Woodblock printing (‘mokuhanga’) is a traditional art form in Japan involving the printing of text, images, and patterns. Many intricate and famous prints have been created as a result of Japanese woodblock printing techniques, and these prints go far back in Japan’s history. This guide highlights how and when this process began.
Woodblock Printing History
The woodblock printing process can be traced all the way back to the 8th century, where the process was used to print religious texts. Buddhists from China brought these texts to Japan, introducing the printing method to the country.
In 764, Japanese monarch, Empress Kōken, commissioned one million wooden pagodas to contain a woodblock scroll containing a Buddhist text. These were then distributed around Japan, marking one of the earliest instances of woodblock prints documented in Japan. The Woodblock printing process remained common in Buddhist temples in the form of sutras, mandalas, and other Buddhist texts. However, at this time, Japanese woodblock printing was too expensive for mass-production and so didn’t become more common until later on.
The early cases of Japanese woodblock printing involved one single colour, the colour of the Sumi ink used to carry out the printing; any further colour was added by hand. It wasn’t for another 900 years before coloured prints made an appearance.
Japanese Woodblock Printing Techniques
A collaboration of efforts was and is involved in the woodblock printing process – usually a collaboration between an artist, publisher, carver, and printer.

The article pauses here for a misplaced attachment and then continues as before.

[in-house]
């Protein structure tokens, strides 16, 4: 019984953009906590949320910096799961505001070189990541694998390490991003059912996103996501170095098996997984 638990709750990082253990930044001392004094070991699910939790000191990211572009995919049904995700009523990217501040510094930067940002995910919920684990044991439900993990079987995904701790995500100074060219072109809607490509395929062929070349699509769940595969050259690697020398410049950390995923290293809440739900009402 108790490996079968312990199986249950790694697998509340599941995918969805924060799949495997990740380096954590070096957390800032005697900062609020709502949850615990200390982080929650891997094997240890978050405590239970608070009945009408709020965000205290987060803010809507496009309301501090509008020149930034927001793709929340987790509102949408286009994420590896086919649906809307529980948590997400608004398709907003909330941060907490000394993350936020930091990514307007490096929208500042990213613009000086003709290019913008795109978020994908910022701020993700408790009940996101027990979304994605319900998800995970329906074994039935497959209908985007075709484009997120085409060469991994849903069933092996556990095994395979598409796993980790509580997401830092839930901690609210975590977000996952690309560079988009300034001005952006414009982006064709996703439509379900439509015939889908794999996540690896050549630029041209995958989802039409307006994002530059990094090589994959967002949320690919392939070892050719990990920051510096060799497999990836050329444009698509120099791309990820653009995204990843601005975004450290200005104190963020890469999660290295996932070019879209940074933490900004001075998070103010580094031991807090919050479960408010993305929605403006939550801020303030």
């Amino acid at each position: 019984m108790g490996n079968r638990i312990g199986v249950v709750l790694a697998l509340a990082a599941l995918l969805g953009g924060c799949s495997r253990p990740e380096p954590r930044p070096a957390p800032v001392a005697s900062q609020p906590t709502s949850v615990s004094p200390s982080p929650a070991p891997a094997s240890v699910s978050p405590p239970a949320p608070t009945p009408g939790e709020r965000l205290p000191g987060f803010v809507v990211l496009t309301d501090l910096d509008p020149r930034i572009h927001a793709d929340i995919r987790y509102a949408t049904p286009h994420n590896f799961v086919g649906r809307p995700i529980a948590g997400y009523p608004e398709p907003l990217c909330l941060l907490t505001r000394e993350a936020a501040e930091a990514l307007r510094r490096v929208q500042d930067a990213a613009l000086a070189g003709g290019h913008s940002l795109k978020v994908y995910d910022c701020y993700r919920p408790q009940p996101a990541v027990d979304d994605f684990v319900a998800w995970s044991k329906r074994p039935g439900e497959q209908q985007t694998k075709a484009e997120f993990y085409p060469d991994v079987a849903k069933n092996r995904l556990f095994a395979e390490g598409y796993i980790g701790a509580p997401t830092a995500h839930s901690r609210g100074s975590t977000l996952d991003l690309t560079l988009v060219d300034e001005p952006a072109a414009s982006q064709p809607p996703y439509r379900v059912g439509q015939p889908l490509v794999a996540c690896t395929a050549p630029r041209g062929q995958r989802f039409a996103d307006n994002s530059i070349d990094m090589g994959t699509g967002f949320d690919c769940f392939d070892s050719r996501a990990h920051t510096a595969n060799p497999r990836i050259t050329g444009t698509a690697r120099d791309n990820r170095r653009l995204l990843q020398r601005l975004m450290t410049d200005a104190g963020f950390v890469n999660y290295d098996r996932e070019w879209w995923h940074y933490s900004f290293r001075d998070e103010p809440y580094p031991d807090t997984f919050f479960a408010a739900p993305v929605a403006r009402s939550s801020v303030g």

Generally, publishers would have an idea for an art piece or series and would approach artists about their idea. The artist would then plan the piece with a sketch. When perfected, the artist would then approach a block-copyist who would make a detailed final copy on mimo paper. Once completed, this would then be given to a block carver.
The role of the block carver was to paste the image on a piece of wood, which was usually Cherrywood. The paper was then removed and in its place, a thin layer of the design was still visible. The carver then carefully and delicately cut and chipped the wood around the outlines. The process is extremely delicate and requires extreme skill and a lot of practice. Carving finished, the carver would then remove the paper residue and brush sumi ink over the raised areas of the block. All prints had to be approved by the government, but once approved, the print is then ready for distribution.
This process has remained the same for traditional woodblock prints. The subject of the print designs has varied over the years with different trends, ranging from actors, sumo wrestlers, to famous historical events.
Japanese Woodblock Printing Today
Japanese woodblock prints (‘Edo moku-hanga’) were at their most popular during the late-Edo (early 1800’s) and Meiji (1868-1912) periods, but their popularity declined as modern mechanical printing methods were introduced. Despite this, the design of woodblock prints has remained prominent throughout Japanese art, and there are still artists and carvers that produce the prints. As well as this, copies of original woodblock prints are often created and sold.
If you would like to have and appreciate your own woodblock print, we have a beautiful range of woodblock prints to choose from. Made with traditional techniques and skilled hands, these prints are perfect as a gift or treat to yourself!
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